They told us to overlook the abuses because Guantánamo housed “the worst of the worst.” But new statistics prove that the vast majority of prisoners detained there never posed any real risk to America at all.
Steven R. Ratner defends his arguments in "Think Again: Geneva Conventions" from White House legal adviser John Bellinger's critiques.
The U.S. financial crisis cannot be contained. Indeed, it has already begun to infect other countries, and it will travel further before it's done. From sluggish trade to credit crunches, from housing busts to volatile stock markets, this is how the contagion will spread.
It's easy to blame the violence in Iraq and the pitfalls of the war on terror on a small cabal of neocons, a bumbling president, and an overstretched military. But real fault lies with the American people as well. Americans now ask more of their government but sacrifice less than ever before. It's an unrealistic, even deadly, way to fight a global war. And, unfortunately, that's just how the American people want it.
The new U.S. Embassy in Baghdad is the largest the world has ever known. Thousands will live inside its blast walls, isolated from the bloody realities of a nation at war. Why has the United States built this place -- and what does it mean?
She is considered the ultimate team player, a woman of intelligence and poise whose loyalty to President George W. Bush is unwavering. But a closer look reveals that Condi is less intellectual, politically savvier, and far more formidable than people realize.
A series of subtle, if not very sexy, policies could help the United States bring an end to North Korea's communist era.
After the invasion, America was supposed to help Iraq become a model democracy. Instead, the arrogance of L. Paul Bremer and his team of naïve neocons only helped Iraq become the world's most dangerous nation. This is how it all went wrong -- before it ever had a chance to go right.
To regain control of American diplomacy, Condoleezza Rice must keep John Bolton in New York, place a mole in his office, and keep the vice president out of the loop.
Who will be blamed for Iraq? It's easy for politicians to point fingers at each other. But ultimately, the buck stops at the Oval Office.
It has long been fashionable in foreign capitals to criticize the Bush administration for not showing more economic leadership in cutting its budget deficit. But what would happen if the United States got serious about putting its economic house in order? The political bloodletting and instability that would ensue would make the world wish it had kept quiet.
September 11, 2001, was a catalytic event that revealed the core character of the Bush administration's national security team. As rival factions fought for the president's ear, the transformative ideals espoused by the neocons gained ascendancy -- triggering a rift that has split the Republican foreign-policy establishment to its foundations.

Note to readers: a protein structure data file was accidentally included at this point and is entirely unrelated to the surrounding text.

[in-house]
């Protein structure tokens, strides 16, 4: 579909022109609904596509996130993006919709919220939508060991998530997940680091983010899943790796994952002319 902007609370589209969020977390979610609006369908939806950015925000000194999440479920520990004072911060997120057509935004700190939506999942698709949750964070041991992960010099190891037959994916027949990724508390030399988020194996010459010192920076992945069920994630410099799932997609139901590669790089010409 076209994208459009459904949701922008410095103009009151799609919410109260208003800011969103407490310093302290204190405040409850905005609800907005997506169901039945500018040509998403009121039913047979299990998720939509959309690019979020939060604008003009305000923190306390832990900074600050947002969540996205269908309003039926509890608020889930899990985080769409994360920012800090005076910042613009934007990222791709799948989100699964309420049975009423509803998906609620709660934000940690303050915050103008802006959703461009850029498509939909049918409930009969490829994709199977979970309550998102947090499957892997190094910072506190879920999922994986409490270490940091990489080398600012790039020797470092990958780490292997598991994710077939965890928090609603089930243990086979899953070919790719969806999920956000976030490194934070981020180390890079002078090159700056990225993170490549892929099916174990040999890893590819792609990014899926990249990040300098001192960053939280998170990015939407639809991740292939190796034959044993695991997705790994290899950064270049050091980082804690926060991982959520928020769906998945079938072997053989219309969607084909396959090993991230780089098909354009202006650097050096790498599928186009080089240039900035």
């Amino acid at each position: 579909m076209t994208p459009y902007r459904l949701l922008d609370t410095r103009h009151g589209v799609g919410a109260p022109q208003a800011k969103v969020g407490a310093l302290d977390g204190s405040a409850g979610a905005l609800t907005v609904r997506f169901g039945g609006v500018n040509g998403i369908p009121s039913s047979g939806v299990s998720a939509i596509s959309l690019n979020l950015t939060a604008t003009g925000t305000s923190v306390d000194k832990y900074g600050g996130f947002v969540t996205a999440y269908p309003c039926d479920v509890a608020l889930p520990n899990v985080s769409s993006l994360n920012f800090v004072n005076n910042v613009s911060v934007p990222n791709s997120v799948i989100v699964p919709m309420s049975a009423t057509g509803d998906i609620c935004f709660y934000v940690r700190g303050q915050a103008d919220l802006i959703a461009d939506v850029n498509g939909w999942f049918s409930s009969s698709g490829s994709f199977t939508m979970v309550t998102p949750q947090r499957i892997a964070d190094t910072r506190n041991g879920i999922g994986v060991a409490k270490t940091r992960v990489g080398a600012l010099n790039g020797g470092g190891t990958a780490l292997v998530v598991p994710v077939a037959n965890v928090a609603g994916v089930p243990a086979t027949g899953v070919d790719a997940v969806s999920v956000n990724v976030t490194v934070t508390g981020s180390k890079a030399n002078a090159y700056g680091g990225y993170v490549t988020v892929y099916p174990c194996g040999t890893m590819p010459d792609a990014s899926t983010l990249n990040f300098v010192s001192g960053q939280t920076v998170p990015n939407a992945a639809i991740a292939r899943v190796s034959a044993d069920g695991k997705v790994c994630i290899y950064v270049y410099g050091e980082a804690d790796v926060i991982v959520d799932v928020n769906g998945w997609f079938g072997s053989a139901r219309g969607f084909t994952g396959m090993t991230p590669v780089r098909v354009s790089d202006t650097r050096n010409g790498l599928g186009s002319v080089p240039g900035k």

Secretary of State Colin Powell has always believed in alliances and quiet diplomacy -- except when it comes to dealing with his colleagues in the Bush administration.
Not since Richard Nixon's conduct of the war in Vietnam has a U.S. president's foreign policy so polarized the country -- and the world. Yet as controversial as George W. Bush's policies have been, they are not as radical a departure from his predecessors as both critics and supporters proclaim. Instead, the real weaknesses of the president's foreign policy lie in its contradictions: Blinded by moral clarity and hamstrung by its enormous military strength, the United States needs to rebalance means with ends if it wants to forge a truly effective grand strategy.
How does the 2004 U.S. presidential campaign appear to a non-American? To find out, FP recently chatted with Chidanand Rajghatta, the Times of India's Washington-based foreign editor. The Bangalore native has covered the United States for several Indian publications during the last decade.
Who outside the administration is to blame for the turmoil in Iraq? The list is long.
The United States invaded a distant country to share the blessings of democracy. But after being welcomed as liberators, U.S. troops encountered a bloody insurrection. Sound familiar? Don't think Iraq -- think the Philippines and Mexico decades ago. U.S. President George W. Bush and his advisors have embarked on a historic mission to change the world. Too bad they ignored the lessons of history.
"How is it in our nation's interest," asked U.S. Sen. Carl Levin recently, "to have civilian contractors, rather than military personnel, performing vital national security functions... in a war zone?" The answer lies in humanity's long history of contracting force and the changing role of today's private security firms. Even as governments debate how to hold them accountable, these hired guns are rapidly becoming indispensable to national militaries, private corporations, and non-governmental groups across the globe.
As U.S. President George W. Bush's first term draws to a close, FP dips into its archive for a look at first terms of the past.
Why John Kerry's foreign policy would emulate George W. Bush's -- and vice versa.
The 2004 U.S. presidential election may be the first in decades to center on the candidates' foreign-policy views. So what do most Americans really think about Iraq, terrorism, North Korea, and free trade? Herewith an "interview" with the American people, with each answer reflecting majority positions in recent opinion polls. Americans' surprising preferences offer insight into what voters want from their next president.